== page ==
TeenLife Blog

Supporting teen success, one post at a time

Category: STEM

Posted Jan. 15, 2015, 9 a.m. by Tracy Morgan | View Comments
STEM education in middle school

Encouraging an interest in STEM is important regardless of your child’s age, but it is particularly crucial during middle school years. Sadly, many middle school teachers are often ill-equipped to provide your child with relevant and informative STEM learning opportunities. However, as a parent, there are many ways you can provide vital input. Why are the middle school years so crucial for STEM? Middle school is a particularly important time in general, with many students beginning to consider possible career options. The opinions they have about STEM subjects at this age will be taken through to further years, with previous ...

Posted Jan. 5, 2015, 1 p.m. by Tracy Morgan | View Comments
STEM extracurricular

The subject of STEM is big news these days, with increasing understanding about how critical an adequate education in science, technology, engineering and math really is, and why children need to be on board long before they reach college years. At present, the resources are simply not available in schools to teach kids all they need to know about STEM. However, after-school and summer programs specializing in STEM could be the ticket to raising your child’s awareness, fostering an interest, and getting them participating in STEM, and with spectacular results. Why is there a need for STEM outside of school? ...

Posted Dec. 23, 2014, 10 a.m. by Mark Plummer | View Comments
How to Engage Students in STEM

Every teacher and education professional knows that students often get bored in the classroom. The reasons for boredom are as complex and interrelated as they are valid. A student can be bored because they just don’t understand or they are disinterested in the subject. The trick is to know how to engage students based on established interests and what they have previously learned. Make Things Teaching STEM subjects involves discussing and learning a fair bit of theory, which should be supported by hands-on experience at every opportunity. The next best option is to get students into pairs or small groups ...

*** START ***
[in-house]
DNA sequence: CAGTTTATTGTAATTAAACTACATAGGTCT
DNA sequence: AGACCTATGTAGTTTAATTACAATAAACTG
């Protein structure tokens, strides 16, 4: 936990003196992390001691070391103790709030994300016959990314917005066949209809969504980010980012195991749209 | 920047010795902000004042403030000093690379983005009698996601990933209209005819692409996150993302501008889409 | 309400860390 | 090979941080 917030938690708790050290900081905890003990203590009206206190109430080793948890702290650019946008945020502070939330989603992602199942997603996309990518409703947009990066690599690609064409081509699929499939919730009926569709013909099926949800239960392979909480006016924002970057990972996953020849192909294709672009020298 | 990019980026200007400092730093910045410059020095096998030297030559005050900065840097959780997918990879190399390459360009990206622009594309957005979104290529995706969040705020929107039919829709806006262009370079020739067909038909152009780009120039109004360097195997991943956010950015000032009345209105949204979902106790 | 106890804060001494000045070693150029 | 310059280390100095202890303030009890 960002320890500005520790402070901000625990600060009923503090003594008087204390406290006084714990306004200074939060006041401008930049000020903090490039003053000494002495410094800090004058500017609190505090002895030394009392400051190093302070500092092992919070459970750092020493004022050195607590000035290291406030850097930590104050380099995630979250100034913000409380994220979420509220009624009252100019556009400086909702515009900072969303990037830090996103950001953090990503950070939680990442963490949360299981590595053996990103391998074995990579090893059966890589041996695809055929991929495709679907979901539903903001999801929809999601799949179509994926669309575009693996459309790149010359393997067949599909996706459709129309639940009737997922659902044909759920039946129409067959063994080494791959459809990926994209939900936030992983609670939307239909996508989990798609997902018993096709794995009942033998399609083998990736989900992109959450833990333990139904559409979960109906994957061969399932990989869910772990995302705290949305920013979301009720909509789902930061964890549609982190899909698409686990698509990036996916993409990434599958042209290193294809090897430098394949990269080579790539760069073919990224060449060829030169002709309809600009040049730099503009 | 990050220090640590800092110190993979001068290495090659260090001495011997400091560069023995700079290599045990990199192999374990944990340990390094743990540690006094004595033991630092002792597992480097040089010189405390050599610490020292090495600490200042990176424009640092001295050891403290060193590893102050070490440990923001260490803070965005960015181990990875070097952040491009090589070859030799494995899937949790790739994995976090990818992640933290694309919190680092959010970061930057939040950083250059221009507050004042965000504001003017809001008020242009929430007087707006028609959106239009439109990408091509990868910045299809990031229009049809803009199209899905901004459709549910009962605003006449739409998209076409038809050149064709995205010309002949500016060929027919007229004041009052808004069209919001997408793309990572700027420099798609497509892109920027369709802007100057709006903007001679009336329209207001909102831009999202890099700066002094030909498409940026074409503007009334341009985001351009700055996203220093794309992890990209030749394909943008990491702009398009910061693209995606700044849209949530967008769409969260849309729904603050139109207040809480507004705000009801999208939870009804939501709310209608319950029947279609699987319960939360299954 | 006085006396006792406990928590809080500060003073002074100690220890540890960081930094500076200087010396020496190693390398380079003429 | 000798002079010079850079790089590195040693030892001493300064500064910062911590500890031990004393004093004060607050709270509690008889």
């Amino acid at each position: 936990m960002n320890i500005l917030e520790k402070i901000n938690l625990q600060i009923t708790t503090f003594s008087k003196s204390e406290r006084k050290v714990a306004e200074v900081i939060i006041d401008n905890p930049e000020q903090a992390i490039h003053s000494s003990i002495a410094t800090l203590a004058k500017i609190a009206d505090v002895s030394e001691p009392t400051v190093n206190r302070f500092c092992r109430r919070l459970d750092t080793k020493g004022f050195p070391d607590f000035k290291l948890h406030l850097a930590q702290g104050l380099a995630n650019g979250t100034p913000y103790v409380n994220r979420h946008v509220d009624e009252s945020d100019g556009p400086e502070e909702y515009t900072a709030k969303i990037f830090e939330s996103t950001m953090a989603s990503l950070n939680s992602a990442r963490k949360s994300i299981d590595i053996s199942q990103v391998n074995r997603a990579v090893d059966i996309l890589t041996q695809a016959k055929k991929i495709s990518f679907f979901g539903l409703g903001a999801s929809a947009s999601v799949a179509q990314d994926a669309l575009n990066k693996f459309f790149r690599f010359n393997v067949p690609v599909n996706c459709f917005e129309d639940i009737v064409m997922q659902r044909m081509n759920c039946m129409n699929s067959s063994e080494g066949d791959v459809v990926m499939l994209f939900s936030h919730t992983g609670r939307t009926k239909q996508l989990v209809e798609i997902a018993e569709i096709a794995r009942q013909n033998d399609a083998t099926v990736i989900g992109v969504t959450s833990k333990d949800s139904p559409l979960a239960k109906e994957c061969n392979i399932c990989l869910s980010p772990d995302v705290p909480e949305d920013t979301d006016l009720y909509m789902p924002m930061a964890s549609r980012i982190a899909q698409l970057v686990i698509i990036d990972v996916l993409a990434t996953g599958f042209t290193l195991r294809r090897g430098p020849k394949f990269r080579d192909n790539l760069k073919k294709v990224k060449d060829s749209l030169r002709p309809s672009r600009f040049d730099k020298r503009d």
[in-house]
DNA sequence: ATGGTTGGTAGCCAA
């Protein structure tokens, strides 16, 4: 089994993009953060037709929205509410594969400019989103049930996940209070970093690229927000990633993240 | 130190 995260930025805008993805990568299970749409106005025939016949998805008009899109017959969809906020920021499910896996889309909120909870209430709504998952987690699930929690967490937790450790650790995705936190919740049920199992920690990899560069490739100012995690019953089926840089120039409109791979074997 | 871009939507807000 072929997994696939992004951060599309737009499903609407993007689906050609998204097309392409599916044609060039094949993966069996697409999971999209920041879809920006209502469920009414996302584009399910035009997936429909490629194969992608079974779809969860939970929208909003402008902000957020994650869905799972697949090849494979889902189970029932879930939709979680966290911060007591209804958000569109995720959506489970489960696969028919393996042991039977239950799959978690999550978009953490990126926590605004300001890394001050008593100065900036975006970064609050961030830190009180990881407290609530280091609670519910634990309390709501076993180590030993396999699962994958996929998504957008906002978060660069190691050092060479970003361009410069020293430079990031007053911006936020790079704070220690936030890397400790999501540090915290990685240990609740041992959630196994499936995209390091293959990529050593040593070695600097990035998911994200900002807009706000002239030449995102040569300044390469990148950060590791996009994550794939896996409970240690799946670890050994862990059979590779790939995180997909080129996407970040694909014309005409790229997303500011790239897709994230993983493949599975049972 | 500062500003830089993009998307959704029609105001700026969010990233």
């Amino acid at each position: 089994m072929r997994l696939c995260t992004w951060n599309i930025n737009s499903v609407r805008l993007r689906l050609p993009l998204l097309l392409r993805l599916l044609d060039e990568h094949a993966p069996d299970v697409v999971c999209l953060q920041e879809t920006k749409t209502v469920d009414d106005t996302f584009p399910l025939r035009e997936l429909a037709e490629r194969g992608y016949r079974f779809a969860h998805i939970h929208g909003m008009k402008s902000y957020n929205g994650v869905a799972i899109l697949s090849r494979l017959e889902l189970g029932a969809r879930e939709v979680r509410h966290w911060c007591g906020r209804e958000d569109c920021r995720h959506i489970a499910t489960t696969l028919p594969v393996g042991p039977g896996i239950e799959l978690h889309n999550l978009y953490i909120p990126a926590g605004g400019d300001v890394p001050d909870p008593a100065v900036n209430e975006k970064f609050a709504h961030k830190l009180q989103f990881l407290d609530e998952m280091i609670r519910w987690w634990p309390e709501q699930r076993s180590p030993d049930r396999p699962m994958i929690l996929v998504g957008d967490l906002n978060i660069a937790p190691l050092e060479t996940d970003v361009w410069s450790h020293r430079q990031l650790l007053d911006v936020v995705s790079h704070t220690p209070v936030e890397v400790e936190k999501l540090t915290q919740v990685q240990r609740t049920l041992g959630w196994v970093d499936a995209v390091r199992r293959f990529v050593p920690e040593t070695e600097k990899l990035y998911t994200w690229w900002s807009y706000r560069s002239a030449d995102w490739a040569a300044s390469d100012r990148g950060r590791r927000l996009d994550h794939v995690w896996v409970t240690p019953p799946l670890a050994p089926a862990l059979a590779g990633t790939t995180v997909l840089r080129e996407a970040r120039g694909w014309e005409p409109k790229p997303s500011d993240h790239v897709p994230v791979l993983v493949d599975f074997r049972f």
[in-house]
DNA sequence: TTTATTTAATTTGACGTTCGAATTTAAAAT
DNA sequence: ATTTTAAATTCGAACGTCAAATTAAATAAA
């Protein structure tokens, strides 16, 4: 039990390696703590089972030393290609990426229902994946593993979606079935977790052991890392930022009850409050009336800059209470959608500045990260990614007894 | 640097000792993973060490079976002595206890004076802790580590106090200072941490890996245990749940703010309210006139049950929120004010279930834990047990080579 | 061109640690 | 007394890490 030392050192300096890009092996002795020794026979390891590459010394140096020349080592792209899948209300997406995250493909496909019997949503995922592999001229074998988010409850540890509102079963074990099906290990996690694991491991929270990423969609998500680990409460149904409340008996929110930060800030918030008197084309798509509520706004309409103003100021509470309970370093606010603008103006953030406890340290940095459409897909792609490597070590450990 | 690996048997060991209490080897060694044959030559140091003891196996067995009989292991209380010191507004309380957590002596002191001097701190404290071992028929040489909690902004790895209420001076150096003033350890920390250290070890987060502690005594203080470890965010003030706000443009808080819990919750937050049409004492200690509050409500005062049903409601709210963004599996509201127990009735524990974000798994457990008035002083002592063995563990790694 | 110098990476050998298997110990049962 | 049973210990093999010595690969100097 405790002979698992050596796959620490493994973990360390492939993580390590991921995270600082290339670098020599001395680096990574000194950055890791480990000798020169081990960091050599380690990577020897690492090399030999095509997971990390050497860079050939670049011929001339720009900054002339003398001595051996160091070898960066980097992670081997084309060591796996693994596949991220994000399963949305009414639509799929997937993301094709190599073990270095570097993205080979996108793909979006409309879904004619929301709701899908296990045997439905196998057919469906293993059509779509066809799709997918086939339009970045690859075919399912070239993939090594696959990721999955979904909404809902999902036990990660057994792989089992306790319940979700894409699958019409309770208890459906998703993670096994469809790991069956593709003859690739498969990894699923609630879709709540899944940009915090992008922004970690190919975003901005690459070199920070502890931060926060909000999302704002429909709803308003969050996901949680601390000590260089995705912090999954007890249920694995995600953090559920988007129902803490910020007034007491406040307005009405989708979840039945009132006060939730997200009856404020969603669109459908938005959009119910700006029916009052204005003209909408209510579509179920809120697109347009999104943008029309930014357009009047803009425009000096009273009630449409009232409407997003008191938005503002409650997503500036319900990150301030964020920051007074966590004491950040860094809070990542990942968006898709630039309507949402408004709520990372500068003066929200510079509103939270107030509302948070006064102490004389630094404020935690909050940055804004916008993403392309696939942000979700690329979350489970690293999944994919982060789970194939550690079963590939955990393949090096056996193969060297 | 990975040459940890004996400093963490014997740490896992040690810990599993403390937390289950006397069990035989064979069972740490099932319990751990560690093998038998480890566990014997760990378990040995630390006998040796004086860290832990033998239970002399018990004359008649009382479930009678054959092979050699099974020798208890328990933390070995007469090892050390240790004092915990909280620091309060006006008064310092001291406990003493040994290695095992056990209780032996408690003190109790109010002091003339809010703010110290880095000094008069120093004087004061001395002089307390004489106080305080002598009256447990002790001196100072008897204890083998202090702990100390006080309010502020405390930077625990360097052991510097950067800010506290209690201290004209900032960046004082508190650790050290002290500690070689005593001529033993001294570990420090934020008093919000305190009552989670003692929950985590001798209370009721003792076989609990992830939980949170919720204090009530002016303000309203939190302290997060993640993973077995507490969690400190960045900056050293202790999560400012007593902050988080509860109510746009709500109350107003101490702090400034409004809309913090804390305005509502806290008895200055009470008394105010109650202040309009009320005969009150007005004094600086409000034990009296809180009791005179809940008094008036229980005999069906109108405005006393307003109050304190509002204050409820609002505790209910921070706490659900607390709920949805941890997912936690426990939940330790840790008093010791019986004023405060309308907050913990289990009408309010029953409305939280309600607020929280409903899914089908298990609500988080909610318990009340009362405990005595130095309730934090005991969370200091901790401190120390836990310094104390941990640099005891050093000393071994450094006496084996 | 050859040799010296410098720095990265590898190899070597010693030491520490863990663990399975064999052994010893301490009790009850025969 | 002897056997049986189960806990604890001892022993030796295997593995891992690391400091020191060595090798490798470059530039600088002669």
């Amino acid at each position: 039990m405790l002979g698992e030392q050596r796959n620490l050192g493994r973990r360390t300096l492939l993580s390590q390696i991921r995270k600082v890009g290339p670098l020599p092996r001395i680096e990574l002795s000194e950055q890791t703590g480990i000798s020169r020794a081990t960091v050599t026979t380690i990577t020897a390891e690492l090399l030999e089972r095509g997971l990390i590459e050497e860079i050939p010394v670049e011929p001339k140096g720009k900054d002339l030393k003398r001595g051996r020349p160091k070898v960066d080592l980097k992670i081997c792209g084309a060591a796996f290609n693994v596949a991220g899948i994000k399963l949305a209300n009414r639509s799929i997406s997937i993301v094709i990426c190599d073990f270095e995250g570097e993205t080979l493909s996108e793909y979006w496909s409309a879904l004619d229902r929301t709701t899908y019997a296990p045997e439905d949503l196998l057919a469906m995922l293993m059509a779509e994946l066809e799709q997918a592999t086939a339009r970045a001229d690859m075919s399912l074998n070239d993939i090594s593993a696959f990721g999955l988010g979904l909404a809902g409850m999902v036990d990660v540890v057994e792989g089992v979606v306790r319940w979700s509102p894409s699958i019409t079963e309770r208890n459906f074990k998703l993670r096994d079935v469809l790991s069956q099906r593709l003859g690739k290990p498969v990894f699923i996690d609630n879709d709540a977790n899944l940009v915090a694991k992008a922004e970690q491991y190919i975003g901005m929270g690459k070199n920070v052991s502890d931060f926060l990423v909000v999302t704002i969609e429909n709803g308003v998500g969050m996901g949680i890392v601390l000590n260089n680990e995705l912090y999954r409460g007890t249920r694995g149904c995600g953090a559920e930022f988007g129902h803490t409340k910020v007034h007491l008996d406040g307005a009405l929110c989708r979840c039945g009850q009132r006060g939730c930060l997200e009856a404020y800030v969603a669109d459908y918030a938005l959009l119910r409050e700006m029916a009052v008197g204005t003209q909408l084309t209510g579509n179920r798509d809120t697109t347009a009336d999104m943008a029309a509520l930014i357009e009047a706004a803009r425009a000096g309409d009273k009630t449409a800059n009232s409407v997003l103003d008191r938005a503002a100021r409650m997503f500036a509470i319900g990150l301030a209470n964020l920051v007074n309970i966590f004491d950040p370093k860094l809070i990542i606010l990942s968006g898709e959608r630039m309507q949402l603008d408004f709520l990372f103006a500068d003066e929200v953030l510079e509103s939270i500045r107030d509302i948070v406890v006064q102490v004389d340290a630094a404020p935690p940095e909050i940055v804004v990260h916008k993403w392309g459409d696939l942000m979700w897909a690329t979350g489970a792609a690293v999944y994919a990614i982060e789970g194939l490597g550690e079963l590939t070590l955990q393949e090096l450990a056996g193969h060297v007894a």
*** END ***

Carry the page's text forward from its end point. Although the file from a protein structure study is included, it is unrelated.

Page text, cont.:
Posted Dec. 12, 2014, 1:24 p.m. by Suzanne Shaffer | View Comments
white house tree lighting

On December 4th when the White House turned on the Christmas tree, something unusual occurred. The lightswere dancing, thanks to the efforts of over 300,000 people, mostly girls, who participated in Google’s Made with Code campaign. The idea was to program the way the lights would dance on the 56 official White House Christmas trees during the lightning ceremony. Google’s Made With Code Christmas Initiative Google’s Made with Code is a movement launched in June 2014 to inspire millions of girls to learn to code, and to help them see coding as a means to pursue their dream careers. This ...

Posted Nov. 18, 2014, 10 a.m. by Mark Plummer | View Comments
Why Learning About All Things STEM is Important

As educators we are asked the question “why is learning about science and how scientific knowledge is obtained important?” The question is generally asked when students are struggling with a difficult theory or concept, especially if said concept involves mathematics. The textbook answer is to assert the importance and relevance by using platitudes such as “science is all around us” or “because science is the only method by which you can truly understand how the world works” and the classic, even if you are not pursuing a career in science, “understanding science will give you a decent foundation for success ...